Stories of new towers coming up on land reserved for a park highlight how deep the problem runs.

Buyers have faced a host of issues over the years, Gaggar said. “A developer permitted installation of a massive robotic locker by a tenant bank in the basement of one of the towers, leading to major changes in the structure, that too, in an earthquake-sensitive zone. In another project, a six-lane entrance and exit has been reduced to one,” he said

Building plans, which are not to be trifled with, are often given a go-by. Amenities and specifications promised at the time of booking are found missing once the work is done, say legal experts. 

Forcing buyers to take possession for fit-outs without obtaining a completion certificate was a common practice, said Abhay Upadhyay, president, Forum For People's Collective Efforts and member, Central Advisory Council, RERA, MoHUA.

Builders take the complete payment and also get buyers to sign documents that absolve them of their responsibilities. “They know that they have not completed projects as promised and hence these signed documents serve as a protective shield against legal cases,” Upadhyay, who works with homebuyers, said. 

Developers have refused to transfer the ownership of clubhouse or reduced the green area to pave the way for a new project or additional towers, say others.

“There have been cases wherein a pool was constructed barely 10 ft from a temple in a project. Another case involved a Rs 2.5-crore apartment wherein the alignment of the bathroom was such that the door almost touched the bidet. A builder installed local air conditioners instead of the branded ones promised in the brochure,” Aditya Parolia of PSP Legal told Moneycontrol.

Buyers have been forced to turn to consumer courts.

A buyer booked a unit in a township project in Punjab’s Mohali town. A 2BHK house with a cupboard in each room, a modular kitchen, two bathrooms with modern bath fittings was the promise. 

Three years later, when the buyer went to inspect the flat she found were no covers on electrical switches, windows were missing glass, there were no cupboards and not even a hint of the modular kitchen.

In her complaint to the National Consumer Dispute Redressal Commission (NCDRC), the buyer also said the bathrooms were not made to the plan nor were the fittings done accordingly… “it is not possible to sit in the bathroom as the western seat is placed in such a way that no one can take a shower sitting in the bathroom," she said. 

NCDRC asked the builder to refund EMIs worth Rs 4.10 lakh at an interest rate of 12 percent. Moneycontrol has reviewed a copy of the order. 

The residents of an upmarket project in Kolkata too had to move NCDRC after the builder turned the plan upside down.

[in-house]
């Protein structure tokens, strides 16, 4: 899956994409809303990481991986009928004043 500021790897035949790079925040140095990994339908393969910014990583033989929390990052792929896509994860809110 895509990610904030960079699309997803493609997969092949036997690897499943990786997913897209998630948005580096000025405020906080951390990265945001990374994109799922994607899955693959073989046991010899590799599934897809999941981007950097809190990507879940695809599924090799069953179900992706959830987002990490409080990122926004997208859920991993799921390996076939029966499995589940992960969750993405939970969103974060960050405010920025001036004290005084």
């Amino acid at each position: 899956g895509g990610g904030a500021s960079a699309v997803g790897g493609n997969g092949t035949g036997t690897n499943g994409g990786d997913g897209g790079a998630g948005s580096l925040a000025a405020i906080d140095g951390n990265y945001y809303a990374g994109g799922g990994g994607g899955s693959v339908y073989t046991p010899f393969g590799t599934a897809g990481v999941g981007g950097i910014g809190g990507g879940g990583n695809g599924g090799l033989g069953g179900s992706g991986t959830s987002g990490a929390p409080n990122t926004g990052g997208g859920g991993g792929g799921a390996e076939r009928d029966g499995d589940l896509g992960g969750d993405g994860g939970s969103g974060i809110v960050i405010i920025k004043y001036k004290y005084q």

The project comprised six towers with 25 floors and a building with ground and three floors for domestic helps. Seventy-five percent of the occupants were to be NRIs. 

The builder constructed a seventh tower with 62 apartments, doing away with the accommodation promised for domestic helps. 

 The buyers complained to NCDRC that the new block had deprived them of common amenities. Most of the units in the new tower were sold to Indian residents, violating the 75 percent NRI occupancy condition imposed by the state authority while allotting the land.

There were other complaints too—the swimming pool was smaller, one tennis court instead of two and the badminton court had been done away with altogether.

NCDRC said the changes were in contravention to what was promised in the brochure and also in the initial plan. The developer was told to pay interest at the rate of 10 percent on the amount deposited by buyers and to provide all the amenities within eight weeks. The developer also had to pay Rs 3 lakh each to buyers for depriving them of accommodation for domestic helps.    

What should buyers do?

Legal battles are never easy. They take time and for homebuyers hit by delivery delays, it only compounds the problem. But there are a few things buyers can do to avoid getting conned by developers

Make sure the project has all the sanctions and permissions in place, is registered with RERA and keep a tab on the progress of construction.

 “In case of laxity, buyers should approach the relevant authorities. They should make sure that the brochure given by the builder and the agreements signed with the builder are in sync with each other–the devil lies in the detail,” Gaggar said. 

The track record and financial stability of the developer should always be looked into. It would also be prudent to check if the developer has cases pending against them.
Vandana Ramnani
first published: Feb 20, 2021 03:06 pm